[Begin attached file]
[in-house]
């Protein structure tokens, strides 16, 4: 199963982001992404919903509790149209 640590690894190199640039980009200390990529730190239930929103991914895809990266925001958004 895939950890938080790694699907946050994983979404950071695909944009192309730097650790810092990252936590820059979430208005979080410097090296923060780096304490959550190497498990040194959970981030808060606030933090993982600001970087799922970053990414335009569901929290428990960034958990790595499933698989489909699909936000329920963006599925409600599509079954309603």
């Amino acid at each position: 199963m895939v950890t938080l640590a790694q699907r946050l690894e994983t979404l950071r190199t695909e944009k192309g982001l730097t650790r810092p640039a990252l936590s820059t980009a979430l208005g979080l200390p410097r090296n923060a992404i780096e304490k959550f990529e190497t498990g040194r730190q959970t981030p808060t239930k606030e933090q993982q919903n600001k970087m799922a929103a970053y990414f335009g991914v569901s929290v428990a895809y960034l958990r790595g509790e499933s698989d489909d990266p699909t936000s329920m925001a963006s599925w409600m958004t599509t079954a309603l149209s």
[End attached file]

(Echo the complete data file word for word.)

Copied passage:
[in-house]
């Protein structure tokens, strides 16, 4: 199963982001992404919903509790149209 640590690894190199640039980009200390990529730190239930929103991914895809990266925001958004 895939950890938080790694699907946050994983979404950071695909944009192309730097650790810092990252936590820059979430208005979080410097090296923060780096304490959550190497498990040194959970981030808060606030933090993982600001970087799922970053990414335009569901929290428990960034958990790595499933698989489909699909936000329920963006599925409600599509079954309603």
């Amino acid at each position: 199963m895939v950890t938080l640590a790694q699907r946050l690894e994983t979404l950071r190199t695909e944009k192309g982001l730097t650790r810092p640039a990252l936590s820059t980009a979430l208005g979080l200390p410097r090296n923060a992404i780096e304490k959550f990529e190497t498990g040194r730190q959970t981030p808060t239930k606030e933090q993982q919903n600001k970087m799922a929103a970053y990414f335009g991914v569901s929290v428990a895809y960034l958990r790595g509790e499933s698989d489909d990266p699909t936000s329920m925001a963006s599925w409600m958004t599509t079954a309603l149209s």